Virtualization has found its place in the enterprise and it will stay there. For virtualization, 2011 won't be a year of dramatic changes but still there will be interesting things to observe. Here's a look at what we see happening in virtualization in 2011.
1. More Room to Grow
The most important trend we'll observe in 2011 is that the virtualization market will continue to grow. We haven't reached the end of the road -- companies who are still not using virtualization will turn to it. The Market Intel Group predicts the “forecasted cumulative global market topping US$ 290 billion for the Virtualization sector, and US$ 300 billion for the Cloud Computing sector, over the report’s period (2011-2016)”.
These figures are good news and if the economy is still in poor shape (which is likely to happen), this will push the adoption of virtualization technologies because they can help save money.
2. SMB Will Be More Active
Virtualization started as a "big guy's" game but it has stopped being a privilege for huge companies only. Still, small businesses, and to a lesser degree mid-sized enterprises, aren't using virtualization as much as they could. SMB is a market with a huge potential and with the right solutions, SMB can more actively embrace virtualization.
Many virtualization vendors have offerings for SMBs and this is likely to trigger the interest of small companies. For instance, Microsoft Hyper-V is commonly regarded as the virtualization solution for SMB. The predictions of Data Center Knowledge are that in 2011, about 35 percent of SMBs will deploy Hyper-V.
3. Automation on The Rise
With the number of virtualized machines on the rise, the need to service them easily and more efficiently becomes obvious. Manual maintenance of hundreds and thousands of machines is a gruesome task and this is why companies will need reliable automation solutions. Well, we'll hardly see a fully automated virtualized platform in 2011 but let's hope we'll at least move a step in this direction.
4. Better Backup, Recovery and Live Migration Tools
The need for tools to manage virtualized environments is not limited to automation only. Backup, recovery and live migration are tasks frequently performed by admins without the proper tools developed specifically for virtualized environments. This has made these tasks hard to do properly.Virtualization vendors definitely know this and let's hope that they are working on the tools to ease the administration of virtualized environments.
5. Desktop Virtualization Will Continue to Grow
Desktop virtualization was somehow unnoticed in the few last years, but this will change in 2011. Virtualized desktops save money because you need less hardware to run the same number of physical machines. With the transition to Windows 7 in many enterprises who are still running Windows Vista or even versions of Windows XP, desktop virtualization can save a lot of money. With it, you won't need to buy powerful new hardware to run Windows 7 on.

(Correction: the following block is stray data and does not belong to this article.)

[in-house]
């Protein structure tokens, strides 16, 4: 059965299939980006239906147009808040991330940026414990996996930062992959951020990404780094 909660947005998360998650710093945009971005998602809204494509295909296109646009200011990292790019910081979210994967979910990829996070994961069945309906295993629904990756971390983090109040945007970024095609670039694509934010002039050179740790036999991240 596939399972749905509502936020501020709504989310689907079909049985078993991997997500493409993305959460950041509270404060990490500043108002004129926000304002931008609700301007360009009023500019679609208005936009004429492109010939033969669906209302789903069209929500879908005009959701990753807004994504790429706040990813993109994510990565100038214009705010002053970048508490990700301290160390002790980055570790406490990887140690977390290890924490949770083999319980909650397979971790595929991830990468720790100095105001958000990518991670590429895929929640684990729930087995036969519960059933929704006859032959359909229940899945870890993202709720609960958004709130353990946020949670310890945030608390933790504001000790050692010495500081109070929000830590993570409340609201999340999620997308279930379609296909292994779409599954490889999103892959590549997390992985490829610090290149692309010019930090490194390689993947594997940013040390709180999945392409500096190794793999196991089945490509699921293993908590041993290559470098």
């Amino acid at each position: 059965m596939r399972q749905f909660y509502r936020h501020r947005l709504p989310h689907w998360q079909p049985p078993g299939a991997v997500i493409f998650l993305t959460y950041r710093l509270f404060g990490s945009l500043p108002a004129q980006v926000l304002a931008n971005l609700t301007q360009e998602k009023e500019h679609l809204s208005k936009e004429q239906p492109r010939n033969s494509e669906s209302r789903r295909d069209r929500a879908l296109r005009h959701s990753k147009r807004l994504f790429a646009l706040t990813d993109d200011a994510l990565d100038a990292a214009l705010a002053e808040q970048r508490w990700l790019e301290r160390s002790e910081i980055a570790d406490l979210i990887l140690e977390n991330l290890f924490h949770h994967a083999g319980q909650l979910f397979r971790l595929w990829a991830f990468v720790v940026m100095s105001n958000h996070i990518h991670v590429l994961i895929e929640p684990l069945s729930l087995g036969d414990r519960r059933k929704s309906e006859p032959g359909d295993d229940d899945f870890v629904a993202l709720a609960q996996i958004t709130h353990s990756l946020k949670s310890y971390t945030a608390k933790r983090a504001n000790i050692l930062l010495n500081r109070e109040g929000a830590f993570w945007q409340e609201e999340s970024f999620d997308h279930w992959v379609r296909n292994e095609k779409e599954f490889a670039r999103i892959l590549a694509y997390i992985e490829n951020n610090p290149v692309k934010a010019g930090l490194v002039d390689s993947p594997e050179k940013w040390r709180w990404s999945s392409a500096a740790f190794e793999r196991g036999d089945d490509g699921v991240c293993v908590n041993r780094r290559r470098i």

On the other hand, even if funding for new and powerful hardware is available, there are many legacy Windows XP applications still in use. Because of this, it might be impractical to ditch Windows XP. Having users with two physical machines -- one with Windows 7 and one with Windows XP is not a solution, especially when you can have one machine with one OS as a host and the other running in a virtualized environment. This is where desktop virtualization comes to the rescue.
6. More Macs in Virtual Machines
Desktop virtualization won't affect only the Windows family of operating systems. Some analysts predict that in 2011 we'll see more Macs in the enterprise. No, Macs as hosts won't take the world by storm -- they are good for end users and designers but as an enterprise operating platform they are certainly not the best choice. Still, thanks to the splash caused by the iPad and MacBook Air, more and more users are getting addicted to Macs and their applications and this inevitably will push forward the desire to have Mac OS in the enterprise.
7. Storage Virtualization Will Also Grow Its Share
When we discuss virtualization, we typically refer to server virtualization only. However, storage virtualization is also a segment to consider. In 2011, storage virtualization will also grow, though it will hardly catch up with the popularity of server virtualization.
The factors for growth are the need for more disk space without additional processing power and the availability of NAS products that combine decent capacity with affordable price.
These are the major trends we expect to see in the virtualization market in 2011. Provided it happens, the progress might seem significant but there is still a lot to look forward to. For instance, will we see in 2011 versions of applications that are specifically tailored to the needs of virtualized environments? We know that many applications behave strangely when virtualized, so why not have virtualization-friendly versions?
Do you think we are on target for virtualization in 2011? We welcome your thoughts and comments below.